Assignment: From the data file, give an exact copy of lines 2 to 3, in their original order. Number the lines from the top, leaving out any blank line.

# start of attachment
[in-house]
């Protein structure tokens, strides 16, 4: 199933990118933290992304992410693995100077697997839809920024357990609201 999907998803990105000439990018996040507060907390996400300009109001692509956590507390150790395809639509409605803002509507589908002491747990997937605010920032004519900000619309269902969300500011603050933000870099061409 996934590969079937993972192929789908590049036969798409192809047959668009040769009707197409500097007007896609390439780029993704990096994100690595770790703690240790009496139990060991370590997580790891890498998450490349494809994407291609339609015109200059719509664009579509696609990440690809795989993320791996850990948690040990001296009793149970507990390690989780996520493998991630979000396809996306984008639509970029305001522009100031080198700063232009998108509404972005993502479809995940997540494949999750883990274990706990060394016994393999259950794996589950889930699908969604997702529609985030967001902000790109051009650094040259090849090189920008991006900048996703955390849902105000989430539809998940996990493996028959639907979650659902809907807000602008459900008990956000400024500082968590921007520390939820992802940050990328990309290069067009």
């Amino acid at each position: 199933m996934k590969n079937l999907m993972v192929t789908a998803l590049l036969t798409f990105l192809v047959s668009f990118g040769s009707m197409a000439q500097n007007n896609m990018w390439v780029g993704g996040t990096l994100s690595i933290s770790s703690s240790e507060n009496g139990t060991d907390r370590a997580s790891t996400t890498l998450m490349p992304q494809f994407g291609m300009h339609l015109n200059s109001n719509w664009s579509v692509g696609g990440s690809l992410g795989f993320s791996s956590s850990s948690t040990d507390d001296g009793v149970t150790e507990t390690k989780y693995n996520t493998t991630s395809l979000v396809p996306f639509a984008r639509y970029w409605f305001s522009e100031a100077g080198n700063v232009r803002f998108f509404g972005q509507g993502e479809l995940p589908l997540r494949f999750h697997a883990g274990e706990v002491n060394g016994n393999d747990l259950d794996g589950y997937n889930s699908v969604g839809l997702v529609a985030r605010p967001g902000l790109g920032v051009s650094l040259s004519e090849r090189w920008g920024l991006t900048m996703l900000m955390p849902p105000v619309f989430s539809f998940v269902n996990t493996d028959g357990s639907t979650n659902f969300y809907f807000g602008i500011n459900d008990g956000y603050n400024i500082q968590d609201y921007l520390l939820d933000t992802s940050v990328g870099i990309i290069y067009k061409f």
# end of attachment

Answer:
């Protein structure tokens, strides 16, 4: 199933990118933290992304992410693995100077697997839809920024357990609201 999907998803990105000439990018996040507060907390996400300009109001692509956590507390150790395809639509409605803002509507589908002491747990997937605010920032004519900000619309269902969300500011603050933000870099061409 996934590969079937993972192929789908590049036969798409192809047959668009040769009707197409500097007007896609390439780029993704990096994100690595770790703690240790009496139990060991370590997580790891890498998450490349494809994407291609339609015109200059719509664009579509696609990440690809795989993320791996850990948690040990001296009793149970507990390690989780996520493998991630979000396809996306984008639509970029305001522009100031080198700063232009998108509404972005993502479809995940997540494949999750883990274990706990060394016994393999259950794996589950889930699908969604997702529609985030967001902000790109051009650094040259090849090189920008991006900048996703955390849902105000989430539809998940996990493996028959639907979650659902809907807000602008459900008990956000400024500082968590921007520390939820992802940050990328990309290069067009």
């Amino acid at each position: 199933m996934k590969n079937l999907m993972v192929t789908a998803l590049l036969t798409f990105l192809v047959s668009f990118g040769s009707m197409a000439q500097n007007n896609m990018w390439v780029g993704g996040t990096l994100s690595i933290s770790s703690s240790e507060n009496g139990t060991d907390r370590a997580s790891t996400t890498l998450m490349p992304q494809f994407g291609m300009h339609l015109n200059s109001n719509w664009s579509v692509g696609g990440s690809l992410g795989f993320s791996s956590s850990s948690t040990d507390d001296g009793v149970t150790e507990t390690k989780y693995n996520t493998t991630s395809l979000v396809p996306f639509a984008r639509y970029w409605f305001s522009e100031a100077g080198n700063v232009r803002f998108f509404g972005q509507g993502e479809l995940p589908l997540r494949f999750h697997a883990g274990e706990v002491n060394g016994n393999d747990l259950d794996g589950y997937n889930s699908v969604g839809l997702v529609a985030r605010p967001g902000l790109g920032v051009s650094l040259s004519e090849r090189w920008g920024l991006t900048m996703l900000m955390p849902p105000v619309f989430s539809f998940v269902n996990t493996d028959g357990s639907t979650n659902f969300y809907f807000g602008i500011n459900d008990g956000y603050n400024i500082q968590d609201y921007l520390l939820d933000t992802s940050v990328g870099i990309i290069y067009k061409f």